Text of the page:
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Physico-chimie des disques protoplanétaires

Abstract : Planetary formation takes place in the protoplanetary disks of gas and dust surrounding young stars. Nevertheless the overall properties of these disks are not yet well constrained by current observations. Observations in the millimeter domain bring constrains about the gas and dust composition of the disks. The chemistry of proto-planetary disks is thought to be dominated by two major processes: photo-dissociation in a warm upper layer (illuminated by the ultraviolet radiation from the central star and the ISRF), and depletion on dust grains in the disk mid-plane. During my PhD thesis I studied the effect of several parameters (like the grain size distribution, the stellar UV intensity or the gas-to-dust ratio) on the molecular abundance distribution in the disks. I used IRAM-PdBI observations of several molecules : CO observations in two disks surounding Herbig Ae stars (CQ\,Tau and MWC\,758) and the two molecules affected by dissociation processes CN and HCN in three disks surounding two T-Tauri stars and one Herbig Ae star. I compared the observational data with the output of a chemistry code (a modified version of the \cpdr\ Meudon code). I studied more precisely the gas dissipation problem looking at the CO distribution in two low mass disks surrounding Herbig Ae stars. I showed that the mean CO abundance in those two sources is low despite disk temperatures above the CO condensation temperature. Modeling the chemistry, I find that photo-dissociation of CO is a viable mechanism to explain its low abundance, especially as grain growth processes increase its efficiency. A modification of the gas-to-dust ratio is not mandatory to explain the low CO abundance. Thus, CO is not a direct tracer of the gas-to-dust ratio in those low mass disks. Moreover, we find that the temperature of large grains can be low enough to prevent CO from being released from the grain surfaces. For the other molecules, we find low excitation temperatures for CN and HCN. These observations suggest that those molecules are located in a region closer to the disk mid-plane than models including depletion on grains predict, and that the disk mid-plane is very cold (at least the T-Tauri ones).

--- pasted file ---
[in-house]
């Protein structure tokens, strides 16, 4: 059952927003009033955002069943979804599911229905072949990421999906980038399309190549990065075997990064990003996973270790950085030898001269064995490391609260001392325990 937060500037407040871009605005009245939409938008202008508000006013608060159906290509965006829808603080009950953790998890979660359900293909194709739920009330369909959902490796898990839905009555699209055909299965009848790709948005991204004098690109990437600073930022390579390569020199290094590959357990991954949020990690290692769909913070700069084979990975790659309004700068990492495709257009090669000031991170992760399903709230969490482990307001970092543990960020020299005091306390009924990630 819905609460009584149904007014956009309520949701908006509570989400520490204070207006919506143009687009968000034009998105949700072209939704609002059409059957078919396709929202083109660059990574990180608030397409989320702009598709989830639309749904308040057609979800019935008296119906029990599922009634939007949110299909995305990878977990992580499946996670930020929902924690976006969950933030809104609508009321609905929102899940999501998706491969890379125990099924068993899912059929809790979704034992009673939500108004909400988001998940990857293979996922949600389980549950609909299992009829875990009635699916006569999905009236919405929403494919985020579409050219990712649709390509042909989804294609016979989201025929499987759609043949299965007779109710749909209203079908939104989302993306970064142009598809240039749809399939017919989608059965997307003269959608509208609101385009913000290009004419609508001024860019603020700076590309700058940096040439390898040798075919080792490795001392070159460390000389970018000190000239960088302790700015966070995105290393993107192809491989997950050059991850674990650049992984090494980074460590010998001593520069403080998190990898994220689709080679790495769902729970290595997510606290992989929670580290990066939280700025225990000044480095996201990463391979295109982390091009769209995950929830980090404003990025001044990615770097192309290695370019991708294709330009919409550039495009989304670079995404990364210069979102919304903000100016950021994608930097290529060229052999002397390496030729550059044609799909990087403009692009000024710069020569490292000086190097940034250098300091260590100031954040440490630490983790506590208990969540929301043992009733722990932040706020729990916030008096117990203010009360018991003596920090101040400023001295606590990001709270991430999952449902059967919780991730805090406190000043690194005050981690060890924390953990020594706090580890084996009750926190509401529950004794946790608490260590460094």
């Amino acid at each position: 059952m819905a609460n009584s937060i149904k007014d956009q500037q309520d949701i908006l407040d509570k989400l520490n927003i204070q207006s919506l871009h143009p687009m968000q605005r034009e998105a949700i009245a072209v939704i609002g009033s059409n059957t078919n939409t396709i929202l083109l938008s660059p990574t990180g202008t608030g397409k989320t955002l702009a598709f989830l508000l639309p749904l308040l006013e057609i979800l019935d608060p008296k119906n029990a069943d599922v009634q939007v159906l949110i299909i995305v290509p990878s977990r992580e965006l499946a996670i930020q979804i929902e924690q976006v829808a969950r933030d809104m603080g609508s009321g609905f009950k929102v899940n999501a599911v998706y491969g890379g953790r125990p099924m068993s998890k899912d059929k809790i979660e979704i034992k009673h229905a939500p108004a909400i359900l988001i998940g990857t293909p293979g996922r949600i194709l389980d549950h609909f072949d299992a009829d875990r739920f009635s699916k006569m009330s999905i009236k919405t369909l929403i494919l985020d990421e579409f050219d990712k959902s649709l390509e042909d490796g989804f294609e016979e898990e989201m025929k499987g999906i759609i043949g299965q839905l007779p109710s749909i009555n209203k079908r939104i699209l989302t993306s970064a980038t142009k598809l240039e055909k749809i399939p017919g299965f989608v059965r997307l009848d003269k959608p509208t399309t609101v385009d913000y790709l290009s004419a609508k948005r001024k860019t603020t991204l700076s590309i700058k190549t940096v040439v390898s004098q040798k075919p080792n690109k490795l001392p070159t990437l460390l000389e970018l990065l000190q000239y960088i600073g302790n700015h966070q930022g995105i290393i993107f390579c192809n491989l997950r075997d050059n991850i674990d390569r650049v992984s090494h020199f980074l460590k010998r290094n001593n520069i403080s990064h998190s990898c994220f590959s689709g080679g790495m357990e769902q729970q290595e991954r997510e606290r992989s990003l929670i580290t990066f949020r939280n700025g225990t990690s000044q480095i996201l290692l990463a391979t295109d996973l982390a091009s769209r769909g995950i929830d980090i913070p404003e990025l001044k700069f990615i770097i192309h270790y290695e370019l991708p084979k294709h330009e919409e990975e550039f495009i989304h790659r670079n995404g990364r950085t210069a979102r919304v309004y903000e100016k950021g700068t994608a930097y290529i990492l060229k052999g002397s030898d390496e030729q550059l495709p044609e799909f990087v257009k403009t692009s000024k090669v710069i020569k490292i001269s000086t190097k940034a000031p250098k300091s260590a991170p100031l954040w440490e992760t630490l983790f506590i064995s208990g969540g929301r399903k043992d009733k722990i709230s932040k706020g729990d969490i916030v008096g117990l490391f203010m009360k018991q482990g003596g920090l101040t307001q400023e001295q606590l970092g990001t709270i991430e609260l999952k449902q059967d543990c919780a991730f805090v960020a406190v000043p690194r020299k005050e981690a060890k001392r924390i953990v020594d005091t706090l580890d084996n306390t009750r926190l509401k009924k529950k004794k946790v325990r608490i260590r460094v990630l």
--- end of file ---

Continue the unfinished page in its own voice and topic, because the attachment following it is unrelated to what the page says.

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Contributor : Edwige Chapillon <>
Submitted on : Wednesday, December 22, 2010 - 2:16:44 PM
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  • HAL Id : tel-00549741, version 1




E. Chapillon. Physico-chimie des disques protoplanétaires. Astrophysique [astro-ph]. Université Joseph-Fourier - Grenoble I, 2008. Français. ⟨tel-00549741⟩



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